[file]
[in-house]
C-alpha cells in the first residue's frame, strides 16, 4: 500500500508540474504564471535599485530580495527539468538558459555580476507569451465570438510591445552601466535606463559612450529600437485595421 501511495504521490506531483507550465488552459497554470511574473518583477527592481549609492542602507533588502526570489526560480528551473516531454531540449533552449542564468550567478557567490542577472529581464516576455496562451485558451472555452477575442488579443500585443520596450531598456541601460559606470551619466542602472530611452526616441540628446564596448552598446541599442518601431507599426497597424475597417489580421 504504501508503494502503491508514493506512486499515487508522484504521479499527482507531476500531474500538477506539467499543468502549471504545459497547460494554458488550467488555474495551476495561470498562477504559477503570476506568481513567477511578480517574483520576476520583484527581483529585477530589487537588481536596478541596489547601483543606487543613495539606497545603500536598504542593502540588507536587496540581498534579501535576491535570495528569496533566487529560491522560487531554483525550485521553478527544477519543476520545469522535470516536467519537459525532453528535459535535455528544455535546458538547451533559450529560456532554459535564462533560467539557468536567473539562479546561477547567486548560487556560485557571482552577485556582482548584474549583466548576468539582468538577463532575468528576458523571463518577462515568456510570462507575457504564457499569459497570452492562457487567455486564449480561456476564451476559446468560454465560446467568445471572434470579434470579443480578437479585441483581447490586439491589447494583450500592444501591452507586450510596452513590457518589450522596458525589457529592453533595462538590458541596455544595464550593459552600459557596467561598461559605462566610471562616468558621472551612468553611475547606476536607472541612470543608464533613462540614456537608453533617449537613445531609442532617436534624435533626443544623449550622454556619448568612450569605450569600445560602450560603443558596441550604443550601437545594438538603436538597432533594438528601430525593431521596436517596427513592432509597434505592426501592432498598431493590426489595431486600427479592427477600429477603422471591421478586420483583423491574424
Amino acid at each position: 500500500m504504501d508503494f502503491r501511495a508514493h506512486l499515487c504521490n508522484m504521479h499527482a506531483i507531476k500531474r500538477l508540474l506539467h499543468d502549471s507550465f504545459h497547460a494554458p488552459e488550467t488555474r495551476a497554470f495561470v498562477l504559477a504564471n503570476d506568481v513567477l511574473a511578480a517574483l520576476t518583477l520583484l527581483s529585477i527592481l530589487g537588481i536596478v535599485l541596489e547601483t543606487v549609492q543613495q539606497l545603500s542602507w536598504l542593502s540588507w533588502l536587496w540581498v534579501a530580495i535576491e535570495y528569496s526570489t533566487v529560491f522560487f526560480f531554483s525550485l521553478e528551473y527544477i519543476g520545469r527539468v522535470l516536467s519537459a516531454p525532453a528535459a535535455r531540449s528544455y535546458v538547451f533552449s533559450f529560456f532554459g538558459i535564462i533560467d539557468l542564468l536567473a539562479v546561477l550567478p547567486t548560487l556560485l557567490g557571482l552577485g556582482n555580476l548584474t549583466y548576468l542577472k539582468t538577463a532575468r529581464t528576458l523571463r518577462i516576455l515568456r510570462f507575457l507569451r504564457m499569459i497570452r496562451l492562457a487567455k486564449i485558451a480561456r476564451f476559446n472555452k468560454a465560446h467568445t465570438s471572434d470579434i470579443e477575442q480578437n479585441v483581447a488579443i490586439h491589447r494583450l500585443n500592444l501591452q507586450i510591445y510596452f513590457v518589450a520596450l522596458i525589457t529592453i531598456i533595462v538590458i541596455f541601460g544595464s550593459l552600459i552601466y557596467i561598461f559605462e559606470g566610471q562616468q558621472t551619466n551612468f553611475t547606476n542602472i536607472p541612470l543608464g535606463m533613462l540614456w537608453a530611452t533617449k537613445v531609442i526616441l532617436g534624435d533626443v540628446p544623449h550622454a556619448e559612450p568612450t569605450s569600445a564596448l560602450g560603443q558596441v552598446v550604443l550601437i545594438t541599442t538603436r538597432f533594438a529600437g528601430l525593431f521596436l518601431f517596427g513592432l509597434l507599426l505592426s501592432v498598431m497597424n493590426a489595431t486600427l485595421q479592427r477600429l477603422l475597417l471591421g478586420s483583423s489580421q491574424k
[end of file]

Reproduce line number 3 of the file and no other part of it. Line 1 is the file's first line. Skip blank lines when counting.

Amino acid at each position: 500500500m504504501d508503494f502503491r501511495a508514493h506512486l499515487c504521490n508522484m504521479h499527482a506531483i507531476k500531474r500538477l508540474l506539467h499543468d502549471s507550465f504545459h497547460a494554458p488552459e488550467t488555474r495551476a497554470f495561470v498562477l504559477a504564471n503570476d506568481v513567477l511574473a511578480a517574483l520576476t518583477l520583484l527581483s529585477i527592481l530589487g537588481i536596478v535599485l541596489e547601483t543606487v549609492q543613495q539606497l545603500s542602507w536598504l542593502s540588507w533588502l536587496w540581498v534579501a530580495i535576491e535570495y528569496s526570489t533566487v529560491f522560487f526560480f531554483s525550485l521553478e528551473y527544477i519543476g520545469r527539468v522535470l516536467s519537459a516531454p525532453a528535459a535535455r531540449s528544455y535546458v538547451f533552449s533559450f529560456f532554459g538558459i535564462i533560467d539557468l542564468l536567473a539562479v546561477l550567478p547567486t548560487l556560485l557567490g557571482l552577485g556582482n555580476l548584474t549583466y548576468l542577472k539582468t538577463a532575468r529581464t528576458l523571463r518577462i516576455l515568456r510570462f507575457l507569451r504564457m499569459i497570452r496562451l492562457a487567455k486564449i485558451a480561456r476564451f476559446n472555452k468560454a465560446h467568445t465570438s471572434d470579434i470579443e477575442q480578437n479585441v483581447a488579443i490586439h491589447r494583450l500585443n500592444l501591452q507586450i510591445y510596452f513590457v518589450a520596450l522596458i525589457t529592453i531598456i533595462v538590458i541596455f541601460g544595464s550593459l552600459i552601466y557596467i561598461f559605462e559606470g566610471q562616468q558621472t551619466n551612468f553611475t547606476n542602472i536607472p541612470l543608464g535606463m533613462l540614456w537608453a530611452t533617449k537613445v531609442i526616441l532617436g534624435d533626443v540628446p544623449h550622454a556619448e559612450p568612450t569605450s569600445a564596448l560602450g560603443q558596441v552598446v550604443l550601437i545594438t541599442t538603436r538597432f533594438a529600437g528601430l525593431f521596436l518601431f517596427g513592432l509597434l507599426l505592426s501592432v498598431m497597424n493590426a489595431t486600427l485595421q479592427r477600429l477603422l475597417l471591421g478586420s483583423s489580421q491574424k